Photo: Jessica Sain-Baird
The two changes you can make right now are to displace the amount of water in your toilet tank and check for leaks. First, fill up a plastic juice or milk jug with pebbles or sand, screw the lid back on, and place it in the back of the tank clear of any flush mechanisms. A commercial toilet tank bank will also do the trick. Just make sure you have at least 3 gallons of water left in your toilet tank for proper flushing. Now, check for drips. If you aren't sure if your toilet is leaking, put a few drops of food coloring in the tank and see if it ends up in the bowl. Leaks can waste up to 20 gallons of water per day. It's worth springing for a plumber if you can't fix the leak yourself.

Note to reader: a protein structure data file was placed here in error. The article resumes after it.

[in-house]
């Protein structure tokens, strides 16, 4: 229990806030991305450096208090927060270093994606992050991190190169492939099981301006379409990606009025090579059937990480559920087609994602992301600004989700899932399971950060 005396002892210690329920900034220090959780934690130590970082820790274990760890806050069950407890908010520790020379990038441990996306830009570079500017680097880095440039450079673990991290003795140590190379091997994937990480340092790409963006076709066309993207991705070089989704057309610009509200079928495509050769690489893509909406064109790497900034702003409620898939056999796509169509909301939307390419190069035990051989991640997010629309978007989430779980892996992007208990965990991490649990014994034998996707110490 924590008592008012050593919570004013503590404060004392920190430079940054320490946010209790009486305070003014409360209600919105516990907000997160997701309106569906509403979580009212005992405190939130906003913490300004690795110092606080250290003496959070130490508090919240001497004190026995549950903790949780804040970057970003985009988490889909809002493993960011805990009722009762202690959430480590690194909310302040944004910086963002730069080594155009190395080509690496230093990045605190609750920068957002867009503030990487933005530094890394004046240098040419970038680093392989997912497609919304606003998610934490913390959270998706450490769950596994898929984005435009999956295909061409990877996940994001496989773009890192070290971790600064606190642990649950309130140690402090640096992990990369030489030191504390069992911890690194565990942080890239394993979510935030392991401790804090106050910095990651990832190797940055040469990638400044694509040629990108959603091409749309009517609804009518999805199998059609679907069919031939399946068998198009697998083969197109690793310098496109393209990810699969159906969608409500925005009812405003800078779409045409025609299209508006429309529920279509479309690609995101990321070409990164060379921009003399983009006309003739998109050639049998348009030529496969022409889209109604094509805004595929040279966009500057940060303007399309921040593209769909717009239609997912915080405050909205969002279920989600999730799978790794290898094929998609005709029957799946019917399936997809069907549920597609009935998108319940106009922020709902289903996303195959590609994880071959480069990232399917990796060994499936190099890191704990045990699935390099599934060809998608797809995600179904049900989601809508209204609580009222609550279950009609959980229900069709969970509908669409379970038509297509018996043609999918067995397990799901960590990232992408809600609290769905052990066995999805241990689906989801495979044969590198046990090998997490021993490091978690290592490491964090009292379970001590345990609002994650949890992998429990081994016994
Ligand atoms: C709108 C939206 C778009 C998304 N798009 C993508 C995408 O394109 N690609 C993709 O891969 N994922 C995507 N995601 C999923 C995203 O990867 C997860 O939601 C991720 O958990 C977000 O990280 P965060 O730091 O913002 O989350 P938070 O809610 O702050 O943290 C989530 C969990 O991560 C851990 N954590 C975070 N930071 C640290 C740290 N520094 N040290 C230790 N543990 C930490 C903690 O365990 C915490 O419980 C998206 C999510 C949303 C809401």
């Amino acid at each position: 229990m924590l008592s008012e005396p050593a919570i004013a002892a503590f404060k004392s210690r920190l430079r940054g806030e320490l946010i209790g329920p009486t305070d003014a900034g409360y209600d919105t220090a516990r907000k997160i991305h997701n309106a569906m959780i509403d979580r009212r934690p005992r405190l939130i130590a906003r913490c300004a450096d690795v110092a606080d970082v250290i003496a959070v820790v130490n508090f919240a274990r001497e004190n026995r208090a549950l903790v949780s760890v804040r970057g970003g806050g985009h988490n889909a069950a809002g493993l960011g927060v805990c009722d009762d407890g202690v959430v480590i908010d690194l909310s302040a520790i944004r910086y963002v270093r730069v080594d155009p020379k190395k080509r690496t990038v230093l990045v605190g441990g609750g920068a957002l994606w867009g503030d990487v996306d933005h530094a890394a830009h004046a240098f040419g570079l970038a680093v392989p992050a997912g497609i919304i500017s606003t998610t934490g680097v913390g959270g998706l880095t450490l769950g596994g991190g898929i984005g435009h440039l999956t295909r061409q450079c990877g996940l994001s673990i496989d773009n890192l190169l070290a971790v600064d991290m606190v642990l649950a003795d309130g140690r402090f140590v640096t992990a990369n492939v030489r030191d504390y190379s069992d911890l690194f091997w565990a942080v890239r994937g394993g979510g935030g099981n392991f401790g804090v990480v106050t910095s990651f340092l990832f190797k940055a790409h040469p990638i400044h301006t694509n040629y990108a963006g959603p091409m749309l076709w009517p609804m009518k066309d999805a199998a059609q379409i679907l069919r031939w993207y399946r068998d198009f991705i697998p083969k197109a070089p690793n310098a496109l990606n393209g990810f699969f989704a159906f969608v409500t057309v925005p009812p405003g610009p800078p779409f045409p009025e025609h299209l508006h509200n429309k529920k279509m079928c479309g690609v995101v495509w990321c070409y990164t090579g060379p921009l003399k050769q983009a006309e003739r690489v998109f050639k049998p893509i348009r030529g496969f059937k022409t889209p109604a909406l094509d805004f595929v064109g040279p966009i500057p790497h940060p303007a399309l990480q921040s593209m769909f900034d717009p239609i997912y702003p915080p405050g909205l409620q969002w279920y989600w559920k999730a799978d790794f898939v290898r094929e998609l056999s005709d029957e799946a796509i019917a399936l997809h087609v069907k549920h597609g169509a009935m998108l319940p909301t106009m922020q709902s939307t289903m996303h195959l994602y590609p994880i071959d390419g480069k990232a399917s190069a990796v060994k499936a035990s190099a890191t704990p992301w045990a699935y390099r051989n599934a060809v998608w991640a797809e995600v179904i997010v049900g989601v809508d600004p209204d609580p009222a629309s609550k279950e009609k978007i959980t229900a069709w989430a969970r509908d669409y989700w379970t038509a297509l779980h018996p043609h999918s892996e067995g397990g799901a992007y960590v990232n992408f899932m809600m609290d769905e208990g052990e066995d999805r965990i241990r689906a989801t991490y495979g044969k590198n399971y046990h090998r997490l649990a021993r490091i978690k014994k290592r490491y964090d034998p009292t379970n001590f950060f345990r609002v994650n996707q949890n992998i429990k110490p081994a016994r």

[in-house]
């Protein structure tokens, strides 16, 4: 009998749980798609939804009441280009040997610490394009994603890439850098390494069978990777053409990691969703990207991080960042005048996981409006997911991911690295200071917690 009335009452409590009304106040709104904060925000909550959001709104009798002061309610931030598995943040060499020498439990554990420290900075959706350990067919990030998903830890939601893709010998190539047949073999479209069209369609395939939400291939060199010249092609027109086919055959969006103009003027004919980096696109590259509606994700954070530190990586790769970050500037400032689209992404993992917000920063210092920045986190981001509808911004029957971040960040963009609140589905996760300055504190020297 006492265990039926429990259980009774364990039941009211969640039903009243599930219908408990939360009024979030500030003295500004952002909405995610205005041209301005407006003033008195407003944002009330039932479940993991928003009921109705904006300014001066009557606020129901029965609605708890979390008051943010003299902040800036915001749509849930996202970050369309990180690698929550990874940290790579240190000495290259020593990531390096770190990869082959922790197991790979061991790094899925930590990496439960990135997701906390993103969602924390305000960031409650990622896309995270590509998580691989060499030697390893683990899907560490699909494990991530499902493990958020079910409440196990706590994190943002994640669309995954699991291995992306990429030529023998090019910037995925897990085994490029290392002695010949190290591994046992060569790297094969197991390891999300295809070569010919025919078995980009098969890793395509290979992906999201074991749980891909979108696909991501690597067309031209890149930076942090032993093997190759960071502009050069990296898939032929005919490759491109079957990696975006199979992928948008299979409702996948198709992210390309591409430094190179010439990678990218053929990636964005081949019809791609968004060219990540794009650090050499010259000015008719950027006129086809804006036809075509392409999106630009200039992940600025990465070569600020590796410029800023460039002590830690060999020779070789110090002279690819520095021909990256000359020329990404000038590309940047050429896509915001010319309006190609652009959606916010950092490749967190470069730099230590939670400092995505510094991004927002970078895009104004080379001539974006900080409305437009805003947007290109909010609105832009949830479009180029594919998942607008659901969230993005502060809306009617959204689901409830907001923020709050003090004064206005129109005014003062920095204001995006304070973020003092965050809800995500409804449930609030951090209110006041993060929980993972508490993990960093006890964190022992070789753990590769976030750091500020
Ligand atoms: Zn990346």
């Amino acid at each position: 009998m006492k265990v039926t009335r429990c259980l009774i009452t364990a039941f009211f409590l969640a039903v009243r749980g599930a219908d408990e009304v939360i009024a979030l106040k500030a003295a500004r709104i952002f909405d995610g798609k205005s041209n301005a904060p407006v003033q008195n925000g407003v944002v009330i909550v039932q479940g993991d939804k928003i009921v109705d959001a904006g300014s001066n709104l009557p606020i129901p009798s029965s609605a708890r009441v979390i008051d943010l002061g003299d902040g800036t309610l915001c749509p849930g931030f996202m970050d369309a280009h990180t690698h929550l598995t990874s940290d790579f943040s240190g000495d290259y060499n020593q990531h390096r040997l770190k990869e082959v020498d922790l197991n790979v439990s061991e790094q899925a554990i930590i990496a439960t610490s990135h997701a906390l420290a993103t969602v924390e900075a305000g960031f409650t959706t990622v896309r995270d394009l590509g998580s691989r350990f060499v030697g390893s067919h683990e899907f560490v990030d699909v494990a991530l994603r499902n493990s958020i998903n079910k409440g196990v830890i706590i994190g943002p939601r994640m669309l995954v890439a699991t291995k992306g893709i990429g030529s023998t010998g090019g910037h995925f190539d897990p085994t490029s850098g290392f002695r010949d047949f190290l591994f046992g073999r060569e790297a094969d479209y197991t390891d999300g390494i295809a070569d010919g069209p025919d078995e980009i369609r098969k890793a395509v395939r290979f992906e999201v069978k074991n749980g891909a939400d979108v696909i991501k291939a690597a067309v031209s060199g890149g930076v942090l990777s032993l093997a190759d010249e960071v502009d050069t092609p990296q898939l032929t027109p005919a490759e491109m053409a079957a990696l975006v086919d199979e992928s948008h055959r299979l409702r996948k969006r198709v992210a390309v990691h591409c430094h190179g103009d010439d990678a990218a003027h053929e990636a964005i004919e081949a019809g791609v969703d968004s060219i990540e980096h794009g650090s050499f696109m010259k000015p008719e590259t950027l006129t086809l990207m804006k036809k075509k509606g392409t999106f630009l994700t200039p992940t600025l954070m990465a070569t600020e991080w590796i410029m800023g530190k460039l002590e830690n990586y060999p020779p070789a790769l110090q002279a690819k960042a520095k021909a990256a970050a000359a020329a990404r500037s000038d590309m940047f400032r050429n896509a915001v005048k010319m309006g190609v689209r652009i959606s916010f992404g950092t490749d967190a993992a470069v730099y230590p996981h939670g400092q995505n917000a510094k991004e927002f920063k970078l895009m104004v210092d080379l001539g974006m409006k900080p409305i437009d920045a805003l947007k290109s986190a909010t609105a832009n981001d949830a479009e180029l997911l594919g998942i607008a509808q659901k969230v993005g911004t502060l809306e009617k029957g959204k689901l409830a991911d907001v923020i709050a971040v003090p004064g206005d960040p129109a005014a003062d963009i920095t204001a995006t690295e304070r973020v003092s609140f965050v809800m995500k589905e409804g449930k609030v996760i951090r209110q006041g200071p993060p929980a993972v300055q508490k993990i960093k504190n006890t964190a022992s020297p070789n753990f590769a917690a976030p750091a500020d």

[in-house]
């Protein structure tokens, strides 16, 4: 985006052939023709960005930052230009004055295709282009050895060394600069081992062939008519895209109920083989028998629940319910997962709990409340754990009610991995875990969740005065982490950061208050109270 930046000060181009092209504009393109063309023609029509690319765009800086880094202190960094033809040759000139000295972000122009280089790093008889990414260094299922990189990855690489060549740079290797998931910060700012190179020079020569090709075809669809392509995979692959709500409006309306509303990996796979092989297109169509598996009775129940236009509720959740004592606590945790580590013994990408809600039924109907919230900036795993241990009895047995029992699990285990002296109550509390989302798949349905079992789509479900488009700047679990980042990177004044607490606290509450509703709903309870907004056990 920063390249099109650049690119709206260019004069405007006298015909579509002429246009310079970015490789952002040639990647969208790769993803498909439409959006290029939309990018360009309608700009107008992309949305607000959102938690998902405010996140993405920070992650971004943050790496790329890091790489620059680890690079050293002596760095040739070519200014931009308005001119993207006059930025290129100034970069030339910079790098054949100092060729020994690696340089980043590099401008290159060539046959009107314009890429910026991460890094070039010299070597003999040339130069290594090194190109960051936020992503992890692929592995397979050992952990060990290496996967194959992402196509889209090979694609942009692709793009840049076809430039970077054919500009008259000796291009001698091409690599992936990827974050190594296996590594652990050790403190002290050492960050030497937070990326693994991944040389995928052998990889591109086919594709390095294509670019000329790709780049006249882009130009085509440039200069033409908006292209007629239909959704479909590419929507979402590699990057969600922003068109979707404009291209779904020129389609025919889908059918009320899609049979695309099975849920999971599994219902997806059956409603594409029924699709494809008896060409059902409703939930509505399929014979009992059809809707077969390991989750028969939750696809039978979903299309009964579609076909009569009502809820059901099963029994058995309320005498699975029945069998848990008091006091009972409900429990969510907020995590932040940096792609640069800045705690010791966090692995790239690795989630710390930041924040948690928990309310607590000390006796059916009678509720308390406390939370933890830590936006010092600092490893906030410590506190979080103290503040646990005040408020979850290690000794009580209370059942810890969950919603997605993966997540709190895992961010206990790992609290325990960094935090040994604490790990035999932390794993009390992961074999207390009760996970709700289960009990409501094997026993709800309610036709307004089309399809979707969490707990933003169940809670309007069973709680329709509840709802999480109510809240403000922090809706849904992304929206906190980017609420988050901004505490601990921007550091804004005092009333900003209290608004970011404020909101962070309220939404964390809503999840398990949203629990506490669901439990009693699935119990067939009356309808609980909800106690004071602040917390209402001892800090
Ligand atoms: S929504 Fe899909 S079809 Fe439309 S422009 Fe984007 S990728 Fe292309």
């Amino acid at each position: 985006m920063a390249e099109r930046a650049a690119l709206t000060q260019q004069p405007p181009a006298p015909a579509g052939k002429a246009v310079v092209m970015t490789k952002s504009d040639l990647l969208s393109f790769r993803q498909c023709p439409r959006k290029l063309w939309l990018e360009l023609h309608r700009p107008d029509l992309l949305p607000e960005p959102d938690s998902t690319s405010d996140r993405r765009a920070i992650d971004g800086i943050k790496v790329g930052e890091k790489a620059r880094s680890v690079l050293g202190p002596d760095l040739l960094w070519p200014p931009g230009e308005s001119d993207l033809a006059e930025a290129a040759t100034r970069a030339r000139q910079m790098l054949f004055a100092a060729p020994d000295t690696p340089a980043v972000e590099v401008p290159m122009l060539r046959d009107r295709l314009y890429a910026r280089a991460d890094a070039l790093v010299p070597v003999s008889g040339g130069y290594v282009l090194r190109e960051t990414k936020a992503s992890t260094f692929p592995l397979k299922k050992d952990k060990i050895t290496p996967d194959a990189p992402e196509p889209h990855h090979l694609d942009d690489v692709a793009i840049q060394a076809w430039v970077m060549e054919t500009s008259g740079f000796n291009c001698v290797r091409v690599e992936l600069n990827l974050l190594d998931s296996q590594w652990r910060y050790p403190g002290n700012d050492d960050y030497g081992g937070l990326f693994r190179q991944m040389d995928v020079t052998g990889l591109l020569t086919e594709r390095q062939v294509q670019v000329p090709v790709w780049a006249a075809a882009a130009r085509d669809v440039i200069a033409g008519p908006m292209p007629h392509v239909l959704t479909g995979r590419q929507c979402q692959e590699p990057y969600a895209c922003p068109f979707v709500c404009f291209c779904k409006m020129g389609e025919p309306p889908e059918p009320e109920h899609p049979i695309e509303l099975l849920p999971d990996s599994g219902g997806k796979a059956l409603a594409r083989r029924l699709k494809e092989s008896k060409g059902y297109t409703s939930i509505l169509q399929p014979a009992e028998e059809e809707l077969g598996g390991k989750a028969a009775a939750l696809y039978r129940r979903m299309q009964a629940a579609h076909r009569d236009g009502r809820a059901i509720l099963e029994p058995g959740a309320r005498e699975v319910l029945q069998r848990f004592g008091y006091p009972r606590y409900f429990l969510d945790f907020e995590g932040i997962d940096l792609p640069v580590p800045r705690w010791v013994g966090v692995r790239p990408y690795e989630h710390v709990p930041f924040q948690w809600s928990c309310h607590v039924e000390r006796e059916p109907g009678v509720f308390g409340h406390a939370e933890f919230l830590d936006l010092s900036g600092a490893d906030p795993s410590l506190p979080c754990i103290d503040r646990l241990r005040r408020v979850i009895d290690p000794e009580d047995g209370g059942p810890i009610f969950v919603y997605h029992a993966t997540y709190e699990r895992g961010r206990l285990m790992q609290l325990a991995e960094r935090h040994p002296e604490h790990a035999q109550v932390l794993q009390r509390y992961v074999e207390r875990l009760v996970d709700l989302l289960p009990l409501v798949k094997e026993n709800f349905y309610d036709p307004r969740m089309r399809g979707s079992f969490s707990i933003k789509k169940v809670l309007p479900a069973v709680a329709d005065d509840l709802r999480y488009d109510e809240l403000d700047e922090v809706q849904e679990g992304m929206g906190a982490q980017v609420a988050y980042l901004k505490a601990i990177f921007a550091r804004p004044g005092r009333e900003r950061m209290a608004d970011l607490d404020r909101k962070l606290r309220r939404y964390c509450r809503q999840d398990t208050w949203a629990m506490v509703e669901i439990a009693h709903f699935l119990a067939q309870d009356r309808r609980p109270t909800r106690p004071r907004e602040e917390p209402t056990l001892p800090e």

If you have the means to replace your toilet now, investigate low-flow and dual-flush options. A low-flow toilet uses 1.6 gallons per flush. A dual-flush toilet uses different amounts of water depending on what you're putting in the bowl—less than a gallon of water to process liquids, more to process solids. I was intrigued by the dual-flush settings and spent uncountable hours researching flush rates, flow rates and waste disposal. The company that got consistently high marks for efficiency and efficacy was Toto. I went with their dual-flush Aquia III and am a mighty happy (and water-efficient) gal. One note: There is less water in the bowl. Since stuff can stick to the sides of the toilet, I spend a little more time keeping my toilet clean than I used to with my old water-hogging toilet. Bu it really isn't a big deal. I contacted Toto and was told their low-flow toilets have a more powerful flush than the dual-flush varieties, so am going to try one of those out when I convert my downstairs closet into a half-bath.